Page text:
Romans 3:23 says. “All have sinned, and fall short of the glory of God.” There are a lot of good, valid definitions of sin in Scripture, showing the varied aspects of it. Yet, perhaps Romans 3:23 aims at one of the basic thoughts of sin, it doesn’t glorify God. This means that when a wicked person, and that is all of us apart from faith in the Lord Jesus Christ, even when a wicked person plows his field to prepare for planting or lights a lamp so he can see in the dark, he is sinning because he has no thought for the glory of God. Indeed, his thought, even if unconsciously, is, “Why should I do that?”
There’s an Old Testament verse which bears on this. In Daniel 5:23, after telling what Belshazzar had done with the Temple vessels captured by his grandfather Nebuchadnezzar, using them in idolatrous revelry to praise his own gods, Daniel said, “and the God who holds your breath in His hand and owns all your ways, YOU HAVE NOT GLORIFIED,” (emphasis added).
So, among other things, sin is a failure to glorify God.
But, how can we know what glorifies God?
There’s another verse from Paul: “There is none righteous, no, not one,” Romans 3:10. This brings in the Moral Law, put in capsule form in the Old Testament, though there is more to it than a few verses in Exodus 20. It is mentioned throughout the Bible. Paul wrote that none of us is righteous, that it, has ever kept that Law.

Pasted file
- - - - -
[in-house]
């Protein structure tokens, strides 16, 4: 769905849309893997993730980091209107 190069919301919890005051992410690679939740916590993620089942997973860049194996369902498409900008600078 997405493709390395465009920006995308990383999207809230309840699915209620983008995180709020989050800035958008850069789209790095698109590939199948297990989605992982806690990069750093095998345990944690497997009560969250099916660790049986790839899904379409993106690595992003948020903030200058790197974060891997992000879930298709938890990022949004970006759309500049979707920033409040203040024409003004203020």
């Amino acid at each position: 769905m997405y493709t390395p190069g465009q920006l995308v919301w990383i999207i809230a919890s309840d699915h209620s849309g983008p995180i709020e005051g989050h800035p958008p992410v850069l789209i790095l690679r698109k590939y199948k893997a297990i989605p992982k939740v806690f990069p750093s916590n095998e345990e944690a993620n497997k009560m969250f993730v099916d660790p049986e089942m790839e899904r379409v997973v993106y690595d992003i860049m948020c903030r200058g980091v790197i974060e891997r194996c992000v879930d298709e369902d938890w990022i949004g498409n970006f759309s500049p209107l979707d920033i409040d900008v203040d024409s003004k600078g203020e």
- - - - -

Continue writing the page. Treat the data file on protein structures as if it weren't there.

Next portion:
We may think we live by the Ten Commandments or the Sermon on the Mount or some other portion of Scripture, but if we’re honest with ourselves and with God, we know better.
There’s only been one Person Who could ever truthfully say, “I do always those things which please Him, that is, God, John 8:26. That is why John calls Him “Jesus Christ the righteous, in 1 John 2:1. No one could ever be called that in and of himself, like the Lord.
This brings us back to Job’s question, “How can a man be righteous before God?”
Paul answers in 2 Corinthians 5:21, God made Him who knew no sin to be sin for us, that we might become the righteousness of God in Him. “In Him,” not in ourselves.
What does this mean?
On the Cross, there was an exchange. The Lord Jesus exchanged places with sinners. Though sinless Himself – “righteous” – He took their sins as His own. Doing so, He placed Himself under the wrath and judgment of God against sin.
On the other hand, those who believe on the Lord Jesus are counted as “righteous.” The righteousness of Christ, gained through His obedience to the Law and ability to say that He pleased God in all things, is credited to believers as if it were their own. Believe me, it is not.
The Psalmist rejoiced in this grace of God when he said, “He has not dealt with us according to our sins, nor punished us according to our iniquities, Psalm 103:10. He dealt with the Lord Jesus according to them.
People sometimes say that they want what they deserve. That may be true in this world, but it’s not a good thought for the next. One of the Puritans used to say that anything outside of hell is more than we deserve.
The question: “How can a man [or a woman] be righteous before God?”
What is YOUR answer?